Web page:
Both Democrats and Republicans want to show families in distress with rising prices or the 2-year-old Coronavirus pandemic.
It is not surprising that the parties have different ideas about how to do this. Each side outlined the themes it will use to garner support for this fall’s election for control of Congress in comments and votes in Senate.
Senator Minority Leader Mitch McConnell (Republican from Kentucky) discussed inflation and criticized President Joe Bidenand Democrats over policies like curbing drilling at federal lands, which he claimed were driving up gasoline costs. He also addressed culture war issues in America’s schools, such as mask mandates and social injustice instruction, which conservatives find objectionable.
McConnell stated that Republicans are “standing up for science and common sense, and for the best interests of children,” McConnell added. McConnell added that “the party of parents has our back”, a comment that provoked anger from fathers and mothers at school board meetings. This is a sentiment that the GOP hopes to harness.
He said, “Two years worth of unscientific forced child hiding and needless school closings are too many.”
Senator Chuck Schumer (D-N.Y.) said that Democrats will be focusing on “solutions to lower costs and leave more money for people’s pockets.” He chimed with Republicans by saying, “Complaining about inflation doesn’t make it better. But proposing solutions does.”
Schumer stated that Democrats are looking at legislation to lower costs for child care, food and prescription drugs, as well as semiconductors, a vital component of the computer currently facing supply-chain shortages. Schumer stated that “we’re still going forward” despite the opposition from the GOP. This suggests that Democrats would be able to use unsuccessful Senate votes to their political advantage.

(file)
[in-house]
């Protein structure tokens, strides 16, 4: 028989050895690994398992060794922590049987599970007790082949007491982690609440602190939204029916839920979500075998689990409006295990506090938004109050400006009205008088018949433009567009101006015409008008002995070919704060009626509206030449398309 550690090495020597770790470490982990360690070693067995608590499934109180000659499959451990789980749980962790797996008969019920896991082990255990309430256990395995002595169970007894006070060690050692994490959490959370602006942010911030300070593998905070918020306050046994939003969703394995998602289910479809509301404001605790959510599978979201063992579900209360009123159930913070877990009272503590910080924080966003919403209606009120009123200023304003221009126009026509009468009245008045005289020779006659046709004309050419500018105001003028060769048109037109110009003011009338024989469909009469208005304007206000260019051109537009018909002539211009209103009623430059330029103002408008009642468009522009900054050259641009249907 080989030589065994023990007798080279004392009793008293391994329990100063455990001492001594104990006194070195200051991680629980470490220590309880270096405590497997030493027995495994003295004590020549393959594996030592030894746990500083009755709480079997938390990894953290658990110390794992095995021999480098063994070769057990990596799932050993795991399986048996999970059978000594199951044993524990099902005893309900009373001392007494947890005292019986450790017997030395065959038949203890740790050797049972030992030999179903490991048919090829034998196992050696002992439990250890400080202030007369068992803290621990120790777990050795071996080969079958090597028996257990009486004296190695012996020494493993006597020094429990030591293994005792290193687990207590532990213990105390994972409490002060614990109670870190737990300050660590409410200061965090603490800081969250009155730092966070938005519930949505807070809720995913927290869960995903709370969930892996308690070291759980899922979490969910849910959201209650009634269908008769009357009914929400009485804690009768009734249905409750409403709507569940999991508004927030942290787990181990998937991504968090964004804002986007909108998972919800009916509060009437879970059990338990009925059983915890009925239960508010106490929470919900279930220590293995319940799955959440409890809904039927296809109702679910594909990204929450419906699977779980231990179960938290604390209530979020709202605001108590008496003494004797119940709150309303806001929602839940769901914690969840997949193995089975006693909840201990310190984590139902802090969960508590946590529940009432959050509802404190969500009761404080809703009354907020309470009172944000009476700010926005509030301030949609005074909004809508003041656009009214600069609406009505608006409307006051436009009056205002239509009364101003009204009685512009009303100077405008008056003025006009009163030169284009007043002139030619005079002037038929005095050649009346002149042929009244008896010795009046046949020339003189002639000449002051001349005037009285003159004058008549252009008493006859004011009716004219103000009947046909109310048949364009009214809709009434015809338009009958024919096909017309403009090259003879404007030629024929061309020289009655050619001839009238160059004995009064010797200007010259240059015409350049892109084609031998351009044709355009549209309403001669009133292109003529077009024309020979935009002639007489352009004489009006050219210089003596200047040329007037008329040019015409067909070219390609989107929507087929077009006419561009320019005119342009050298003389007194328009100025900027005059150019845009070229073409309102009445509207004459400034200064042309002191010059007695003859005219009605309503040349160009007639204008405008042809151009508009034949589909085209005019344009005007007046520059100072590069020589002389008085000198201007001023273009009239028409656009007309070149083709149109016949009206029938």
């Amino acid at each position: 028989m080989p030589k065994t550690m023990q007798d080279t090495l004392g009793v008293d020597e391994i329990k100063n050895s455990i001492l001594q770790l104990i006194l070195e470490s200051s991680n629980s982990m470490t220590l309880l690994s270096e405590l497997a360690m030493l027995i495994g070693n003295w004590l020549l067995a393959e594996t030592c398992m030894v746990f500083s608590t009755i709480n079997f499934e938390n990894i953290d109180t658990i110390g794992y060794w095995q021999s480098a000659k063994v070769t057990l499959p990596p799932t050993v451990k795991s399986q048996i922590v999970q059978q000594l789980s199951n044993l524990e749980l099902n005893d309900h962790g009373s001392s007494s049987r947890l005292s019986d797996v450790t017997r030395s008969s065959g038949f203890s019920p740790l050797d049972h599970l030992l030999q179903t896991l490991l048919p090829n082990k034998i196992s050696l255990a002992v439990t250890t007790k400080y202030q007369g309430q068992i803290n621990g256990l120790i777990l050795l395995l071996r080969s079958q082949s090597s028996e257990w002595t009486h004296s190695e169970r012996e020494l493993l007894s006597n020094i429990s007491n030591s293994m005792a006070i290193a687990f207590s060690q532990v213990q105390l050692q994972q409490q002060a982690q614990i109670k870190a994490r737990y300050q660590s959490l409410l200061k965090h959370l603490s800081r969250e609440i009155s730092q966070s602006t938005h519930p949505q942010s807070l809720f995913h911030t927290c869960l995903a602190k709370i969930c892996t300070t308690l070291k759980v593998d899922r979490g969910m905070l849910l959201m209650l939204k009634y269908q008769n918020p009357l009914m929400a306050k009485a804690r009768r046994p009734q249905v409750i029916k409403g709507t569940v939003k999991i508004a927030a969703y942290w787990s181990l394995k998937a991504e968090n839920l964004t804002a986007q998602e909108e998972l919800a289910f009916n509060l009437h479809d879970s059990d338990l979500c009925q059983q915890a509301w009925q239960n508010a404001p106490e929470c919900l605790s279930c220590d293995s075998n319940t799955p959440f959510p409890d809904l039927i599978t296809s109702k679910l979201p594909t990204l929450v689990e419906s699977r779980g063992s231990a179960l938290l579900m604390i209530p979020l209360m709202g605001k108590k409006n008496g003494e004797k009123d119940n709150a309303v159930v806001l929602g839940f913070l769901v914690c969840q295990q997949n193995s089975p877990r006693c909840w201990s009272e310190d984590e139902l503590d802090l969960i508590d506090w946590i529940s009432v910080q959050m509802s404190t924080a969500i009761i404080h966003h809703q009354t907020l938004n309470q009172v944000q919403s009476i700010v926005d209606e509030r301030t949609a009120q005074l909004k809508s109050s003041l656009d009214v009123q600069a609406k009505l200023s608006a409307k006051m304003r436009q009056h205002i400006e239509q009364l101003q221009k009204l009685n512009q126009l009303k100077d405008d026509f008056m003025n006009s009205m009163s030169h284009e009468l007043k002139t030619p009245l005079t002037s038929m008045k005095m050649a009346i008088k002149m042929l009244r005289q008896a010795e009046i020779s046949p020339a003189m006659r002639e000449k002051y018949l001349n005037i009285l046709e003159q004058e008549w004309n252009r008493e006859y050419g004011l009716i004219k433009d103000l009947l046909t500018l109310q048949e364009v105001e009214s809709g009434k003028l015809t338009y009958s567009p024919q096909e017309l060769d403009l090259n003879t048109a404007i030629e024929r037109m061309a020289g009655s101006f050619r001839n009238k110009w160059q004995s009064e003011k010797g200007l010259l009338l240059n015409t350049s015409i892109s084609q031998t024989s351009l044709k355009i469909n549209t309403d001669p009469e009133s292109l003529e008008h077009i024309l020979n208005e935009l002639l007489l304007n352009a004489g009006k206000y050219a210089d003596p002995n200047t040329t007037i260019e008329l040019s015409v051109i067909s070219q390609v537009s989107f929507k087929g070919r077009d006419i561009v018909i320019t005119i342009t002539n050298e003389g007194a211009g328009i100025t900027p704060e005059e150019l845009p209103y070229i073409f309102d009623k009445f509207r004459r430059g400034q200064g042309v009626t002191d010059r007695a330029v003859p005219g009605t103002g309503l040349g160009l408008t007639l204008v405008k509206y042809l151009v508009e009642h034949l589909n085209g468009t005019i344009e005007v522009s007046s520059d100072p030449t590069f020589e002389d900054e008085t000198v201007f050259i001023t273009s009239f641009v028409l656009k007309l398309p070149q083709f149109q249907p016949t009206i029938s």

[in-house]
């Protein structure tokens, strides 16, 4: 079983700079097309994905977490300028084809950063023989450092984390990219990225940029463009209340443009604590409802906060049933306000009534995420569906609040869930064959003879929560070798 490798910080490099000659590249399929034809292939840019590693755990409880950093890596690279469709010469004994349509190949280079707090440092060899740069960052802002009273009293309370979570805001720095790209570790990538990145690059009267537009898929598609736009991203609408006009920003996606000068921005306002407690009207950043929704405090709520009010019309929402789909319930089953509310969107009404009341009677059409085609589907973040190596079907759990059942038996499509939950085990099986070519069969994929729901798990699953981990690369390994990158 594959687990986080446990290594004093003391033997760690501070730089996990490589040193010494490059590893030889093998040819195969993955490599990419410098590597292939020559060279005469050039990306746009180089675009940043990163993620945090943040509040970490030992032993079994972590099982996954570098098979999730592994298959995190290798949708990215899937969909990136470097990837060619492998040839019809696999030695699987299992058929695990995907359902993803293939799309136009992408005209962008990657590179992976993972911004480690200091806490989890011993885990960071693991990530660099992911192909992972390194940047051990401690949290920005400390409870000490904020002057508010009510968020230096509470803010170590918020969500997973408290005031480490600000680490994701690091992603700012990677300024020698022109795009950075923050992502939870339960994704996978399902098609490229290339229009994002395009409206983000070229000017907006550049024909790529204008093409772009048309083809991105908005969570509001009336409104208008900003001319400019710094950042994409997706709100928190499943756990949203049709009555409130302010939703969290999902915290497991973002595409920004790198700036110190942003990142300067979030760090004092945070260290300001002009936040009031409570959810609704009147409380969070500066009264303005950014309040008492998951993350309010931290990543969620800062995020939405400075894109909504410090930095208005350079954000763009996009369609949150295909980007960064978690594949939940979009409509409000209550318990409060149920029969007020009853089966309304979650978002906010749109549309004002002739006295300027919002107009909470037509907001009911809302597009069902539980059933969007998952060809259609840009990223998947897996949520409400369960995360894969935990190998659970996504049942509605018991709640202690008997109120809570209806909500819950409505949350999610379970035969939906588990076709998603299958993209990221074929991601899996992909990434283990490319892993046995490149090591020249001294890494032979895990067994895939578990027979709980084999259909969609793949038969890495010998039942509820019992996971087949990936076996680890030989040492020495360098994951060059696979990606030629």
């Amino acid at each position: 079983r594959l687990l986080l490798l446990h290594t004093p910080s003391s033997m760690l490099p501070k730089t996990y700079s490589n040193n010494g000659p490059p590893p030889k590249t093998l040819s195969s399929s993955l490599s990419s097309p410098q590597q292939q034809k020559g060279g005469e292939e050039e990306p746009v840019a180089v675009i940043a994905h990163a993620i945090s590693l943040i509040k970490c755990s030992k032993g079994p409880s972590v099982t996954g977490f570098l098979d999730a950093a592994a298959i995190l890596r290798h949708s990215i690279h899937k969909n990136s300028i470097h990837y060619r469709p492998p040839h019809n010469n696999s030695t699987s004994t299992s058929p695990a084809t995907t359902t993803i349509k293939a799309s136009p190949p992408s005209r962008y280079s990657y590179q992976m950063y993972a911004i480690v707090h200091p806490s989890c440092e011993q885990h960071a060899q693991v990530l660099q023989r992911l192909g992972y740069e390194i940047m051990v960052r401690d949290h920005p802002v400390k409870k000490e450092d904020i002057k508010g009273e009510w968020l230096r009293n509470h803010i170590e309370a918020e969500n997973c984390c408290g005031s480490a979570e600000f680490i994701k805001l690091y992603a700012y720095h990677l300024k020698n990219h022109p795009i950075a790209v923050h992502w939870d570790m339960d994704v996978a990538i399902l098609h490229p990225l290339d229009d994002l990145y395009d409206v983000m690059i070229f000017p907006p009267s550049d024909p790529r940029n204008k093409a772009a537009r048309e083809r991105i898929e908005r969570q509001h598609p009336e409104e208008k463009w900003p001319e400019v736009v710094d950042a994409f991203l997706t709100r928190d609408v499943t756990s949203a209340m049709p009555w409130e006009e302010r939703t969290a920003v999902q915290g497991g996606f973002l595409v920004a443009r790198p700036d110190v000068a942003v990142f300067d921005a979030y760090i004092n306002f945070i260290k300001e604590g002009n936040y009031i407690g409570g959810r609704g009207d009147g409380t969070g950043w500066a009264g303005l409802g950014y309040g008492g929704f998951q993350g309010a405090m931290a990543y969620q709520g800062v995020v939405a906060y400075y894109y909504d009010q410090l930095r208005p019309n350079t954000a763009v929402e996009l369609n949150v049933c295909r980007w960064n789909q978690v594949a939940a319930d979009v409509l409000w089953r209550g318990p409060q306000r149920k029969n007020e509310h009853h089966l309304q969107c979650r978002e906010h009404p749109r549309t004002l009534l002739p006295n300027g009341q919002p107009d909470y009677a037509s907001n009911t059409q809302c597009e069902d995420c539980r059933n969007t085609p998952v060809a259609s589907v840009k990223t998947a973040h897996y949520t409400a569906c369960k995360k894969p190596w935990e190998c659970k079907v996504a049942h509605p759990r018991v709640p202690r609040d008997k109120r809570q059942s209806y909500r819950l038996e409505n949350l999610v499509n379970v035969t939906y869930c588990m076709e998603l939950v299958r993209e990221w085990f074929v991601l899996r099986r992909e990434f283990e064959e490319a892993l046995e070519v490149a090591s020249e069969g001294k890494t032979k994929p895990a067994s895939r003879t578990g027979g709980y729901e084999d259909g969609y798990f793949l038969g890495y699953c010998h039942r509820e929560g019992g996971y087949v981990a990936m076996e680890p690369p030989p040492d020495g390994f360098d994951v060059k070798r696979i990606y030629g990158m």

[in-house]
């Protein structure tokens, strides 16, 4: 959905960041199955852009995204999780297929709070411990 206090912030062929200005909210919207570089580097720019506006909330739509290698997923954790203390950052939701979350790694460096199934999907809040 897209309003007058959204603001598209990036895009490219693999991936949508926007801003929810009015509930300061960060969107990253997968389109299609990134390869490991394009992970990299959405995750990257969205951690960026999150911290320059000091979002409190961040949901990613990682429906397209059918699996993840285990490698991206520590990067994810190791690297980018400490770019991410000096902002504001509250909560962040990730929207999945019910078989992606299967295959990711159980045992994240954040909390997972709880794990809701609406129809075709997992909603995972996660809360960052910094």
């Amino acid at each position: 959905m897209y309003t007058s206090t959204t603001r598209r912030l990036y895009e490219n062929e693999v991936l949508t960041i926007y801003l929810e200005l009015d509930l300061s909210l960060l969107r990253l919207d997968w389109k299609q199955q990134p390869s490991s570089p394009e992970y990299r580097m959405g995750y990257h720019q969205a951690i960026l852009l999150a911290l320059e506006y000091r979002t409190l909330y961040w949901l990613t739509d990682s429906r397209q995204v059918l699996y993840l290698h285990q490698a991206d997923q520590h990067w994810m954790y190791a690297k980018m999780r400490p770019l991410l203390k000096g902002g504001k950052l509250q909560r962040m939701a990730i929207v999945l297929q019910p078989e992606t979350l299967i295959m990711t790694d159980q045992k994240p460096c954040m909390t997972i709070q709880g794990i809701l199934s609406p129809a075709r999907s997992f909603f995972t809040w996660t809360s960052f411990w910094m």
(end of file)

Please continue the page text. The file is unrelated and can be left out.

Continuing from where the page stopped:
By the time November ballots are counted, the economy and pandemic may look very different. The Russian threat of invasion of Ukraine could have devastating repercussions.
Schumer’s party, however, is on the defensive for now.
As inflation rose to 7.5% per year, which is the highest rate in 40 years, they have ruled the White House as well as Congress. AAA reported that regular gasoline, which is a standard people can see and feel, was on average $3.53 per gallon last week. This is up from $2.58 a decade ago.
Communities in Democratic-led States like New York, California and California are relaxing mask mandates because people are becoming more irritated at the restrictions that have reshaped their lives with COVID-19.
A tiebreaking vote by Vice President Kamala Harris, which secured 50-50 Senate control for Democrats, has also put the Senate’s Democratic control at risk. Each party will have at least four seats up for grabs in November. However, Democrats are further burdened by Biden’s low approval ratings. They also face the long history of midterm elections losses suffered by the White House party.